4 Key Roles That Show Star Wars' Max von Sydow's Dark Side

Over the last 65 years, actor Max von Sydow has established himself as one of the true legends of the silver screen. His work in films like The Seventh Seal, The Exorcist, and Three Days of the Condor has more than secured his place in history as one of the greats of his craft – but he’s not done adding iconic movies to his resume just yet. While he wasn’t featured in the announcement photograph that will undoubtedly become considered iconic with time, von Sydow was one of the 13 actors announced this morning as being part of the Star Wars: Episode VII cast – and there’s few things that we want more than to see him play one of the film’s central villains.

Von Sydow, of course, has played many great antagonists over the course of his career, but why do we think he would be absolutely perfect to join the dark side in Star Wars? Read on to find out.

Max von Sydow Minority Report

Minority Report

Because "old" is such a bad word in Hollywood, I’m going to use polite phrasing and say that Max von Sydow is what you might call a well-versed cinema legend. Born in 1929 in Sweden, the star got his first big screen acting job in the 1949 Alf Sjöberg-directed Only A Mother, and he has been credited for nearly 150 titles since then. By the time Star Wars: Episode VII arrives in theaters next year, the actor will be 86 years old, but don’t start thinking that his age might detract from his villainy. The acting legend was a stately 73 years old when he played Director Lamar Burgess in Steven Spielberg’s Minority Report, and that fact only added to his performance in that he was able to be unsuspecting while also intensely sinister. In Star Wars: Episode VII he could wind up being a great mentor who slowly reveals his malevolent intentions before breaking out the force lightning on a bunch of children.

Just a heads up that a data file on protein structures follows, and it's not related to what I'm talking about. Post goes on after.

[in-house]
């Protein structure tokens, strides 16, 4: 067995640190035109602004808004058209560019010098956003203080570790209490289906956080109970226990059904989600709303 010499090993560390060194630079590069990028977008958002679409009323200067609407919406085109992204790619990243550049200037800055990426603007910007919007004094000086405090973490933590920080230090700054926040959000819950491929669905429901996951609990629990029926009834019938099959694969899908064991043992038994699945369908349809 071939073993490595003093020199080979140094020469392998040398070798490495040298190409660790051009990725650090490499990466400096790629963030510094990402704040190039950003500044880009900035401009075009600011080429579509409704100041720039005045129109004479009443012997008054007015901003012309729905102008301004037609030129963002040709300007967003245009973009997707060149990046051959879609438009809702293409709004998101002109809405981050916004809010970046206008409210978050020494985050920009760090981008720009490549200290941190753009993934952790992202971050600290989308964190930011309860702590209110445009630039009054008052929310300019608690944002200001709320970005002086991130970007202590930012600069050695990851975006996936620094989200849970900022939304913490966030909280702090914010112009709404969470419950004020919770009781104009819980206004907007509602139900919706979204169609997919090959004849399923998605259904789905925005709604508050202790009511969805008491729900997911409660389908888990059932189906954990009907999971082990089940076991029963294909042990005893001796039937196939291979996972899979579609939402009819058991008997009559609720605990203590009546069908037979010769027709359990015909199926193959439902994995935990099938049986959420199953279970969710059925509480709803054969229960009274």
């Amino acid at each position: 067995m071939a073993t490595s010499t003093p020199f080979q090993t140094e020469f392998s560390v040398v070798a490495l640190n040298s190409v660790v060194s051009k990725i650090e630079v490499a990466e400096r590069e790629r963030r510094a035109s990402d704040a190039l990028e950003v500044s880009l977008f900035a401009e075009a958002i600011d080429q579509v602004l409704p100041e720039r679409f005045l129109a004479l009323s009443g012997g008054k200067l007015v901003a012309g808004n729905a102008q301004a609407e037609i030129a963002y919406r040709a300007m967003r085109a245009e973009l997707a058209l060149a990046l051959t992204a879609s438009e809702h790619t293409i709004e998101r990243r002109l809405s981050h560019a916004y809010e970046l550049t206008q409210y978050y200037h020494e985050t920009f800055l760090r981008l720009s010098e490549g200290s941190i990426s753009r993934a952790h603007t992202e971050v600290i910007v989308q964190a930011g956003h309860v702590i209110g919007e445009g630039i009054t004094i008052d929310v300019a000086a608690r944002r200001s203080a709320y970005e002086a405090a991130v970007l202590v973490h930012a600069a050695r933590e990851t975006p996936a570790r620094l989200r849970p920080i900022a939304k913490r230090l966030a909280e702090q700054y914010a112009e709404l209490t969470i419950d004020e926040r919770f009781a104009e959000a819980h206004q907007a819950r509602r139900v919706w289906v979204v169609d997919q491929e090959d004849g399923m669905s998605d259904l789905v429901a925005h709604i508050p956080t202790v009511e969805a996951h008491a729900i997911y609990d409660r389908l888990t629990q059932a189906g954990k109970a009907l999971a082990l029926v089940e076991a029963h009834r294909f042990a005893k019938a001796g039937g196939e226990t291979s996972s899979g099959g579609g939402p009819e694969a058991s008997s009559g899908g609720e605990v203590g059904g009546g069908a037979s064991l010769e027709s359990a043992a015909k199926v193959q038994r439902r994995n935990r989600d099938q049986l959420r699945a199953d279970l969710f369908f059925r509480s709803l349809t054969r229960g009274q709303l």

Vigo Ghostbusters

Ghostbusters II

Okay, so Max von Sydow doesn’t actually appear in Ghostbusters II and he went without a credit as well, but the reality is that he plays one of the most significant roles in the movie. While Wilhelm von Homburg provided the physicality of the character, the villainous Vigo The Carpathian was voiced by von Sydow. While it’s not entirely clear why von Homburg couldn’t just voice the character himself, what is fairly obvious is why director Ivan Reitman cast the Swedish Oscar nominee: when speaking in his commanding voice, von Sydow is quite intimidating. You know who else you could say that about? James Earl Jones, the voice of Darth Vader. Here at Cinema Blend, we are sincerely hoping that the star gets an actual a live action role in Star Wars: Episode VII, but we would also not have any reason to complain about a voice-over part. Perhaps that’s what Abrams is hinting at by not featuring von Sydow in the table read photo?

Max von Sydow Flash Gordon

Flash Gordon

It’s true: history has turned 1980’s Flash Gordon - which starred Max von Sydow as the tyrannical Ming the Merciless – into a bit of a punchline. It may have one of the greatest theme songs of all time (courtesy of Freddy Mercury and Queen), but its cheap effects and laughable performances have not allowed it to age well with time – and it was pretty damn bad even when it was first released. So why on Earth would we want to tie any links between it and Star Wars: Episode VII? It’s true that von Sydow’s role in Flash Gordon was far from the best of his career, but it does reveal an inherent, strange comfortability in him within a larger-than-life sci-fi world, particularly as a caricature villain. Andy while it’s not directly von Sydow related, let’s also not forget that Flash Gordon served as a tremendous influence on a young George Lucas and was one of the key titles that inspired him to make Star Wars in the first place.

Max von Sydow Never Say Never Again

Never Say Never Again

Every great pop culture hero has their nemesis, be it Batman and The Joker, Captain America and Red Skull, or Sherlock Holmes and Professor Moriarty. For super spy James Bond there is no one but Ernst Stavro Blofeld. In the legacy of 007 movies, we have seen many actors take on the classic role, and it is one of many that von Sydow has taken on in his career. Sporting a white goatee and stroking an ever-present white cat, the actor fit perfectly into the iconography of the Bond franchise starring in Never Say Never Again while also bringing his own villainous charisma to the part. Star Wars: Episode VII is an equally epochal series with a great legacy of villains, and von Sydow is exactly the type of veteran star you want to blend with the background and stand out at the same time.

Eric Eisenberg
Assistant Managing Editor

NJ native who calls LA home and lives in a Dreamatorium. A decade-plus CinemaBlend veteran who is endlessly enthusiastic about the career he’s dreamt of since seventh grade.